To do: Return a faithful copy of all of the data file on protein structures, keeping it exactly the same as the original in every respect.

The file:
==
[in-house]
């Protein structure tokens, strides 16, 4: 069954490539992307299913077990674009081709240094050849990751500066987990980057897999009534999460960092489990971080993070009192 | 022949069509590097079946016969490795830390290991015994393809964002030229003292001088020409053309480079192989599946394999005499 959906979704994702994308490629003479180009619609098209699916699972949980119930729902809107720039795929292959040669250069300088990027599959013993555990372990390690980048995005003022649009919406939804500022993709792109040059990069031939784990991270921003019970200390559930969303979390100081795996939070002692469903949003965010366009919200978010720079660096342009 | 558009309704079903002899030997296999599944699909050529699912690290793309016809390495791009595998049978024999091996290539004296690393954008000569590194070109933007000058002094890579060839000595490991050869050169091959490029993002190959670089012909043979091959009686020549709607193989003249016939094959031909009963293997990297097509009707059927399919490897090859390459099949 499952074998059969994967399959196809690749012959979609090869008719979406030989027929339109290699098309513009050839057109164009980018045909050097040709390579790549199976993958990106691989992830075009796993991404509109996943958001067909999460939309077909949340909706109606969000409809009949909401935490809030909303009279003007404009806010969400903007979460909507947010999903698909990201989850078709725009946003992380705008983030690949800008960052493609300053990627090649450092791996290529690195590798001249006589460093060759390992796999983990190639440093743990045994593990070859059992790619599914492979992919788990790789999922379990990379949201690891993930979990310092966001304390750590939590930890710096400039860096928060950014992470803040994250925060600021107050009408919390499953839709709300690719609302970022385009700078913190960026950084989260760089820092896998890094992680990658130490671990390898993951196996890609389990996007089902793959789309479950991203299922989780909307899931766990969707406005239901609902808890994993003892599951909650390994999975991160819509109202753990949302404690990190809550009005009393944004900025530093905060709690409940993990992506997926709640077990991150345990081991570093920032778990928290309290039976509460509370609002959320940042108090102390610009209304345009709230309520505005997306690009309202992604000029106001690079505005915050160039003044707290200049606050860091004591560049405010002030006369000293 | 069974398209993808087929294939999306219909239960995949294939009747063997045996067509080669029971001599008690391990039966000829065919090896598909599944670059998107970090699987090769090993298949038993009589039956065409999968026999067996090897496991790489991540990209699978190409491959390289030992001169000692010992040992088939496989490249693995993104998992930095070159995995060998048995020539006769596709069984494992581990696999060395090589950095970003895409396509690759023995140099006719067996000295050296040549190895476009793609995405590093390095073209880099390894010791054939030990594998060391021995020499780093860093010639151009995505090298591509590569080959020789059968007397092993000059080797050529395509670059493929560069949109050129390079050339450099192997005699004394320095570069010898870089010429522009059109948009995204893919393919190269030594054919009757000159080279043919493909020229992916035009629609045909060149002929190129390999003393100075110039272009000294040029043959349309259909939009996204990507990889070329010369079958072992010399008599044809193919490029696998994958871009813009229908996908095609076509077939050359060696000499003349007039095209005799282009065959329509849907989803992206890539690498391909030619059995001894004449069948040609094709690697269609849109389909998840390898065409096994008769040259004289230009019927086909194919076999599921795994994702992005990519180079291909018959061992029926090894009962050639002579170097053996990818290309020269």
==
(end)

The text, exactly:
[in-house]
């Protein structure tokens, strides 16, 4: 069954490539992307299913077990674009081709240094050849990751500066987990980057897999009534999460960092489990971080993070009192 | 022949069509590097079946016969490795830390290991015994393809964002030229003292001088020409053309480079192989599946394999005499 959906979704994702994308490629003479180009619609098209699916699972949980119930729902809107720039795929292959040669250069300088990027599959013993555990372990390690980048995005003022649009919406939804500022993709792109040059990069031939784990991270921003019970200390559930969303979390100081795996939070002692469903949003965010366009919200978010720079660096342009 | 558009309704079903002899030997296999599944699909050529699912690290793309016809390495791009595998049978024999091996290539004296690393954008000569590194070109933007000058002094890579060839000595490991050869050169091959490029993002190959670089012909043979091959009686020549709607193989003249016939094959031909009963293997990297097509009707059927399919490897090859390459099949 499952074998059969994967399959196809690749012959979609090869008719979406030989027929339109290699098309513009050839057109164009980018045909050097040709390579790549199976993958990106691989992830075009796993991404509109996943958001067909999460939309077909949340909706109606969000409809009949909401935490809030909303009279003007404009806010969400903007979460909507947010999903698909990201989850078709725009946003992380705008983030690949800008960052493609300053990627090649450092791996290529690195590798001249006589460093060759390992796999983990190639440093743990045994593990070859059992790619599914492979992919788990790789999922379990990379949201690891993930979990310092966001304390750590939590930890710096400039860096928060950014992470803040994250925060600021107050009408919390499953839709709300690719609302970022385009700078913190960026950084989260760089820092896998890094992680990658130490671990390898993951196996890609389990996007089902793959789309479950991203299922989780909307899931766990969707406005239901609902808890994993003892599951909650390994999975991160819509109202753990949302404690990190809550009005009393944004900025530093905060709690409940993990992506997926709640077990991150345990081991570093920032778990928290309290039976509460509370609002959320940042108090102390610009209304345009709230309520505005997306690009309202992604000029106001690079505005915050160039003044707290200049606050860091004591560049405010002030006369000293 | 069974398209993808087929294939999306219909239960995949294939009747063997045996067509080669029971001599008690391990039966000829065919090896598909599944670059998107970090699987090769090993298949038993009589039956065409999968026999067996090897496991790489991540990209699978190409491959390289030992001169000692010992040992088939496989490249693995993104998992930095070159995995060998048995020539006769596709069984494992581990696999060395090589950095970003895409396509690759023995140099006719067996000295050296040549190895476009793609995405590093390095073209880099390894010791054939030990594998060391021995020499780093860093010639151009995505090298591509590569080959020789059968007397092993000059080797050529395509670059493929560069949109050129390079050339450099192997005699004394320095570069010898870089010429522009059109948009995204893919393919190269030594054919009757000159080279043919493909020229992916035009629609045909060149002929190129390999003393100075110039272009000294040029043959349309259909939009996204990507990889070329010369079958072992010399008599044809193919490029696998994958871009813009229908996908095609076509077939050359060696000499003349007039095209005799282009065959329509849907989803992206890539690498391909030619059995001894004449069948040609094709690697269609849109389909998840390898065409096994008769040259004289230009019927086909194919076999599921795994994702992005990519180079291909018959061992029926090894009962050639002579170097053996990818290309020269």